6. Transition to personality-oriented values, the value of higher spiritual attainment and cultivation and embodiment of one's own divine potential (nirvana, samadhi, self-disclosure, self-realization, enlightenment).
7. Universal higher values (freedom, beauty, love, emotional unity).
8. Belief in a complex spiritual hierarchy and in the possibility of revelations and information coming from unearthly beings. The value of seeing unusual phenomena (mediums, clairvoyants, contactors, visionaries of astral worlds, psychonauts).
9. Value of the right way of life (vegetarianism, abstinence, goodness, observance of ritual rightness), beliefs in holistic healing, alternative medicine, and environmentalism.
is philosophical and cultural which challenges traditional humanist ideas about the nature of humanity and the relationship between humans and technology. It explores the ways in which technology and other factors are shaping and transforming our understanding of what it means to be human.
A humanistic worldview that opposes classical humanism and reconsiders human nature itself, based on the notion that human evolution is not complete and can continue into the future.
Posthumanism strongly opposes the previous practices of placing man at the centre of the universe and fixing his exclusivity.
It moves man out of the center of the universe, into the depths of the complex system of connections that unite all life on Earth.
It regards man as a part of Nature, which, like any other part of Nature, cannot be the highest value. Posthumanism rehabilitates and emphasizes the importance of non-human entities, and creates a world of new ecological and ethical connections between animals, plants, objects, machines, artefacts and people.
Posthumanists argue that evolutionary development should lead to the emergence of the posthuman, a hypothetical stage in the evolution of the human species.
Philosophical strands of posthumanism
It is a philosophical movement which seeks to challenge traditional assumptions about the nature of reality and knowledge.
Four philosophers including Quentin Meillassoux, Graham Harman, Ray Brassier, and Iain Hamilton Grant are the founders of this movement. They argue that traditional philosophy has been too focused on epistemology, or the study of knowledge, at the expense of ontology, and that we need to return to a more fundamental study of the nature of reality.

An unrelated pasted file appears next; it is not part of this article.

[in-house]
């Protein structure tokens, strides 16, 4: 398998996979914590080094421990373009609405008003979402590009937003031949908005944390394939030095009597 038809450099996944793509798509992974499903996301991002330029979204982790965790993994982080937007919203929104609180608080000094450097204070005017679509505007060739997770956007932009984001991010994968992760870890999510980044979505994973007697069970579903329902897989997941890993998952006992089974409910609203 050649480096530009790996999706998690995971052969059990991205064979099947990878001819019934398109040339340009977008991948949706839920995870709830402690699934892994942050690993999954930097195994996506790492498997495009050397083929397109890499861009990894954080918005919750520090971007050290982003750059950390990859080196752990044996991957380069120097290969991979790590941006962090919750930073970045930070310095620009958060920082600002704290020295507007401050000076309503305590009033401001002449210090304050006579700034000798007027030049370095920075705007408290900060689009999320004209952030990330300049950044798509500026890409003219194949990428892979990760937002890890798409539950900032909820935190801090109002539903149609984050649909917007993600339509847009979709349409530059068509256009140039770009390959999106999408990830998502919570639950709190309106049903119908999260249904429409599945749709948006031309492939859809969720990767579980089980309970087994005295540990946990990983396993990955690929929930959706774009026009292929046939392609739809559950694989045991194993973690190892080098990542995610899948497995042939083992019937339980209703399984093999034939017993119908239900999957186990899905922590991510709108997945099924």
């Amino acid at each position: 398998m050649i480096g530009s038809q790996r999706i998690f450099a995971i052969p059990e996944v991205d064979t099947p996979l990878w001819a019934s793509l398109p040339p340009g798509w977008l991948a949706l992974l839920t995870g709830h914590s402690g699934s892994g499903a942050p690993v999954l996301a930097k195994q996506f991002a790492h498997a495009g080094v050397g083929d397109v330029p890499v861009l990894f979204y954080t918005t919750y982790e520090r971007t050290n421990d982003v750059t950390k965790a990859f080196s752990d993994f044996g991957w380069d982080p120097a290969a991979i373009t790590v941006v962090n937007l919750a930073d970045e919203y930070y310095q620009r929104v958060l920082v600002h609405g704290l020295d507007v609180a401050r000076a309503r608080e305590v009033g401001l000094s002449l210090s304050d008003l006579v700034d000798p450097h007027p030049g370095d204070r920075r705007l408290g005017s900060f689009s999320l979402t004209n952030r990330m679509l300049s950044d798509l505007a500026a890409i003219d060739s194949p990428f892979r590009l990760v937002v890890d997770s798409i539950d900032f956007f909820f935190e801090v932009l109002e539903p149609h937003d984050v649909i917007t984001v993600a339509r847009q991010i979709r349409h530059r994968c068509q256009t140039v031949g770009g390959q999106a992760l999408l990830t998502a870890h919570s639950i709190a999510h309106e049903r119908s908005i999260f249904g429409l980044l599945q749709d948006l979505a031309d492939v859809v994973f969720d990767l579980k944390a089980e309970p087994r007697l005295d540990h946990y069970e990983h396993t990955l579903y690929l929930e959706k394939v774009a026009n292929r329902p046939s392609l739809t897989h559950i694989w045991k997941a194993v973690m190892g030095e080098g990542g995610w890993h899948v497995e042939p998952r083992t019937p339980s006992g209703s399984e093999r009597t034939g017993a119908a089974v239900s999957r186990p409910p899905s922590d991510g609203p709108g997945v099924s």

Speculative Realism is also characterized by a rejection of traditional forms of idealism and correlationism, which hold that knowledge is always mediated by human consciousness.
These philosophers united in their desire to overcome Kantian correlatio and the subject-object relationship between consciousness and existence but disagreed with one another on specific philosophical issues.
1. The concept of Quentin Meiyasu (2006), which strongly rejects the principle of correlation and offers ontological proof of the very possibility of thinking beyond the classical subject.
2. Transcendental nihilism (Ray Brassier, 2007).
The concept argues that there is an insurmountable gap between man, as the bearer of subjectivity, and the totality of the material world. The world around is not merely independent of man, but indifferent and even hostile to him.
3. Object-oriented ontology (OO) (Graham Harman 1999, 2012).
According to this philosophical concept, objects exist independently of human perception and question anthropocentrism, the centrality of the human gaze and the claim that the phenomenal world corresponds to the mind of the subject.
4. Transcendental materialism (Ian Hamilton Grant, 2006).
I. Grant advocates a return to Plato's understanding of matter, which is not only the basic building material of reality but also the force, the energy that governs our reality. Instead of refuting Plato, we should refute Kant and return to "speculative physics" in the Platonic tradition, that is, not the physics of the body, but the "physics of the whole".
5. A New Philosophy of Process (Stephen Shaviro, 2009; Jane Bennett, 2011).
This direction looks at reality from the position of panpsychism and explores how this understanding of things affects subjectivity.
The authors develop a concept of vitalist materialism, which reveals active, living, fluttering, pulsating, evaporating, and flowing matter.
Actor-network theory (ANT) is a theoretical approach developed by sociologists Bruno Latour and Michel Callon, and others, which emphasizes the role of both human and non-human entities in social interactions and networks. ANT suggests that social interactions are not solely driven by human agency, but are also shaped by the actions of non-human entities, such as technology, animals, and objects.
According to ANT, humans and non-humans are viewed as "actants" (actors) which are entities that
According to Bruno Latour, an actant is something that has efficacy and can do something, to change the course of events. An actant is any entity which has the ability to act and influence others in a network and transform another entity in the course of a trial. It is something whose capacity we cannot determine in advance: it can only be judged from the performance of the actant. (Bruno Latour, Michel Callon and John Law, 1986, 2003).
is a philosophical and theoretical approach that seeks to understand the world as a complex interplay of human and non-human agents, where an agency is defined as the capacity to act and make a difference. In this view, humans and non-human agents are seen as co-constitutive, meaning that they are mutually dependent and influence each other in a continuous feedback loop. The various objects in this world do not exist as data but are the result of complex syntheses of cultural-material mutually shaping influences. (Karen Barad, 2007).